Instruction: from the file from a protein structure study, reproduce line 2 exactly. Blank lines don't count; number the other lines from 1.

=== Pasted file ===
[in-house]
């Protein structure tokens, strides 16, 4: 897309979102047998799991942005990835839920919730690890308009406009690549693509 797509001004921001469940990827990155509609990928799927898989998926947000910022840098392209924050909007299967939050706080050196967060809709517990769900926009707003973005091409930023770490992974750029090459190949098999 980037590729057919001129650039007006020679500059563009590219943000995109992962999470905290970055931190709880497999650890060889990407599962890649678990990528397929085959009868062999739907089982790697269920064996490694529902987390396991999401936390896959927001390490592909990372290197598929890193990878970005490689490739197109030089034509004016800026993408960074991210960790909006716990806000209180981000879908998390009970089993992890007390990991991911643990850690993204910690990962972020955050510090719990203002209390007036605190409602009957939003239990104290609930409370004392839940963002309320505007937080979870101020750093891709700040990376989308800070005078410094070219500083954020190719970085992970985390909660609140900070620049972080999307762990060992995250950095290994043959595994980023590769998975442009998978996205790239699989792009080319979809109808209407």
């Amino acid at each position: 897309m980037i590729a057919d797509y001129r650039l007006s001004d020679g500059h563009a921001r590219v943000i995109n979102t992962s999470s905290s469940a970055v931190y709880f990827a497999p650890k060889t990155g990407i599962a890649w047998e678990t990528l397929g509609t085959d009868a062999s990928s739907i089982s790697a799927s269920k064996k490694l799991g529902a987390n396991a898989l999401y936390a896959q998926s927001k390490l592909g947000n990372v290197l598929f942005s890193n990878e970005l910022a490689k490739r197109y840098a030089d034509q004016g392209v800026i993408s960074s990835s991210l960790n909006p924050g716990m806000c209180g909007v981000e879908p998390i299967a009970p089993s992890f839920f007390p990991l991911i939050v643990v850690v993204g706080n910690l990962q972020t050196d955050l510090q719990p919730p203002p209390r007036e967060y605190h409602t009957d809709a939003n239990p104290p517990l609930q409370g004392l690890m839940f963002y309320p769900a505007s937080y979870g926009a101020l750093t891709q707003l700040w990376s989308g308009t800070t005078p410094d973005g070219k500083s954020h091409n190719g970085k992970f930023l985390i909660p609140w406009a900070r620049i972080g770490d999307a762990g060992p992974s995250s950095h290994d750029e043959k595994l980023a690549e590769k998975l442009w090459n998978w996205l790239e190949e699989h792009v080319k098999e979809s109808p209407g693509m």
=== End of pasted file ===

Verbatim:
């Protein structure tokens, strides 16, 4: 897309979102047998799991942005990835839920919730690890308009406009690549693509 797509001004921001469940990827990155509609990928799927898989998926947000910022840098392209924050909007299967939050706080050196967060809709517990769900926009707003973005091409930023770490992974750029090459190949098999 980037590729057919001129650039007006020679500059563009590219943000995109992962999470905290970055931190709880497999650890060889990407599962890649678990990528397929085959009868062999739907089982790697269920064996490694529902987390396991999401936390896959927001390490592909990372290197598929890193990878970005490689490739197109030089034509004016800026993408960074991210960790909006716990806000209180981000879908998390009970089993992890007390990991991911643990850690993204910690990962972020955050510090719990203002209390007036605190409602009957939003239990104290609930409370004392839940963002309320505007937080979870101020750093891709700040990376989308800070005078410094070219500083954020190719970085992970985390909660609140900070620049972080999307762990060992995250950095290994043959595994980023590769998975442009998978996205790239699989792009080319979809109808209407």